Dear Marion,

Much of what is in the TEI file looks good in my opinion! I will  
comment on a few specific points in your email below. A general  
comment - more to the community than to you - is that this shows how  
the need for visualization is ever growing. A tool to create an  
interactive graph showing the persons and their relations will be  
important? necessary? to do manual checking of the correctness of such  
an encoding.

It is, as always, a question if the data is kept in a database taking  
care of validation and consistency. If so, the TEI file is just an  
export and this is less important. But if TEI is to be used as the  
format for creating, storing and using such data of some complexity,  
we need better tools.

Den 12. juni. 2009 kl. 14.26 skrev M L:

> Dear all,
> Please find attached a first very humble encoding and its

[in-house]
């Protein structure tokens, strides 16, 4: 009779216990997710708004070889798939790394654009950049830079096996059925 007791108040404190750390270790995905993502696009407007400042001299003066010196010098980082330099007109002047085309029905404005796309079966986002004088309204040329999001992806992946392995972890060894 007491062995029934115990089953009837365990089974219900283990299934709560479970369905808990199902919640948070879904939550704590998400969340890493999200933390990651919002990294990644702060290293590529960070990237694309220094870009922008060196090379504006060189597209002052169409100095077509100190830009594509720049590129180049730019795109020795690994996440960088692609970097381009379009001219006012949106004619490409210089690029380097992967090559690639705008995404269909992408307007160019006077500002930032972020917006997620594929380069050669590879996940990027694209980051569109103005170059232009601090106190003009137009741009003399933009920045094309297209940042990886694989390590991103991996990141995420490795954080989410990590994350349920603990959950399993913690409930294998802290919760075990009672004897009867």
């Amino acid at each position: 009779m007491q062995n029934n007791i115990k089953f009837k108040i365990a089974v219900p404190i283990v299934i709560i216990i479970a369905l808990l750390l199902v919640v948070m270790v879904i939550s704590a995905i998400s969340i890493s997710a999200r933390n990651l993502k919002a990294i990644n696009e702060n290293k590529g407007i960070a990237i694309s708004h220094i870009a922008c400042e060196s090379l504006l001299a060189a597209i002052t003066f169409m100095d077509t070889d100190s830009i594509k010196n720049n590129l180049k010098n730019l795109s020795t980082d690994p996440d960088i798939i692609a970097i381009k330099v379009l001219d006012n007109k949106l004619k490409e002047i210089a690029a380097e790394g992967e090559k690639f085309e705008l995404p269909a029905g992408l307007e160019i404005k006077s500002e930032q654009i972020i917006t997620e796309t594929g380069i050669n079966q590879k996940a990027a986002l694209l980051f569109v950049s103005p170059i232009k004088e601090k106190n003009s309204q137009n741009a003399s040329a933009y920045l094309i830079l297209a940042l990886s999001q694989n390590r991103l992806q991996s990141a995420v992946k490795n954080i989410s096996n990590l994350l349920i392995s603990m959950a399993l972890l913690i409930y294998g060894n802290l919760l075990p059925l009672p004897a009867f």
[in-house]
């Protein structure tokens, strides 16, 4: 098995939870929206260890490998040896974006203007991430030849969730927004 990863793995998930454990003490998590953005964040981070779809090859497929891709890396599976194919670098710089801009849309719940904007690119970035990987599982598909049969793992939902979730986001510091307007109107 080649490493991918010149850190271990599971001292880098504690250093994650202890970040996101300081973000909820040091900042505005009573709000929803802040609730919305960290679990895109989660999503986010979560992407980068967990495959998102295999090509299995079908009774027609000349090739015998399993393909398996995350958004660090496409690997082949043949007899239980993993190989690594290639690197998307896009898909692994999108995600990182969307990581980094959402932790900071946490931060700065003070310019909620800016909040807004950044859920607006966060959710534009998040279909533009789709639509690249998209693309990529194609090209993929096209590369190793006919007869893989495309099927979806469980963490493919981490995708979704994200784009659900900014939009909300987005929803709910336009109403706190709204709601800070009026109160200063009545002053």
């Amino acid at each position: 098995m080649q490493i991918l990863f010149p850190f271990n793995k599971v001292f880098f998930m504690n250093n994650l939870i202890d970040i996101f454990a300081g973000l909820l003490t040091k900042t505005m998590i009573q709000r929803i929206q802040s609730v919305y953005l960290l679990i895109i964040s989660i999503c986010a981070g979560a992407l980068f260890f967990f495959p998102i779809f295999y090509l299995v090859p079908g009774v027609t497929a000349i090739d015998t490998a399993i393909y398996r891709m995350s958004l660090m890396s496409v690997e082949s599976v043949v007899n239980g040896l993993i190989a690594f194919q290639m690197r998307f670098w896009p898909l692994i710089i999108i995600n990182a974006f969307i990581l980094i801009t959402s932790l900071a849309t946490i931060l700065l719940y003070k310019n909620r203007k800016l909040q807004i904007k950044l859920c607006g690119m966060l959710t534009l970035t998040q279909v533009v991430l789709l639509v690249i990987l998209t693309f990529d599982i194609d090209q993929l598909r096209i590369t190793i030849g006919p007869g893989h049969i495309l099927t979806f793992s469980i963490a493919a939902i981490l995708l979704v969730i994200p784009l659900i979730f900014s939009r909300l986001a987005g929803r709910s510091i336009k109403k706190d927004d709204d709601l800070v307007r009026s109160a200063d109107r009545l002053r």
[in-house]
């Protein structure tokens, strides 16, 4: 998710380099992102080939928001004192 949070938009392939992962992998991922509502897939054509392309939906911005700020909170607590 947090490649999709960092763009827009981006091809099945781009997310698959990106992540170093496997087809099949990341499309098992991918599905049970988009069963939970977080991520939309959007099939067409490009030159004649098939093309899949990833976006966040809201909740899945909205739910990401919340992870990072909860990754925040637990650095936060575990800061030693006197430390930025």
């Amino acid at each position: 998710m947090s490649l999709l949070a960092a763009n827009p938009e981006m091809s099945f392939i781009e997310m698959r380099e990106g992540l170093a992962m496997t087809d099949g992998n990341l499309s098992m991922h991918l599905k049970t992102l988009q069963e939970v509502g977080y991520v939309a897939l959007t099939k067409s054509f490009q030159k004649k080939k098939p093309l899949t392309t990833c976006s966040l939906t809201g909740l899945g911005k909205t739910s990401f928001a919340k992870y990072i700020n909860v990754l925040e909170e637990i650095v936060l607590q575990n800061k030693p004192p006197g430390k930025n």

> documentation. I copy-pasted the code at the end of this email too.
>  [...]
> One of my question is: if an RDF level were included in the global  
> computational system, wouldn't it be redundant to keep the  
> relational tags in an xml file?
I am not quite sure what you mean by the global system - is it project  
global or world global?

If RDF files are created automatically from the TEI and not changed  
manually, there are no redundancy. But if you use RFD to store and  
update the person data and family/clan relations, then I would suggest  
any TEI is created automatically from the RDF. Manually updating  
related data in different systems are often necessary or even wise,  
but the interface should be clearly defined.

> I cannot find any link online right now to validate the file (does  
> anybody know one, please?). Consequently, the doctype declaration  
> gives the path that is on my computer.

I would suggest you create a DTD using Roma that works specifically  
for your data and put that DTD on the web.

Kind regards,

Řyvind Eide
PhD student
Centre for Computing in the Humanities, King's College London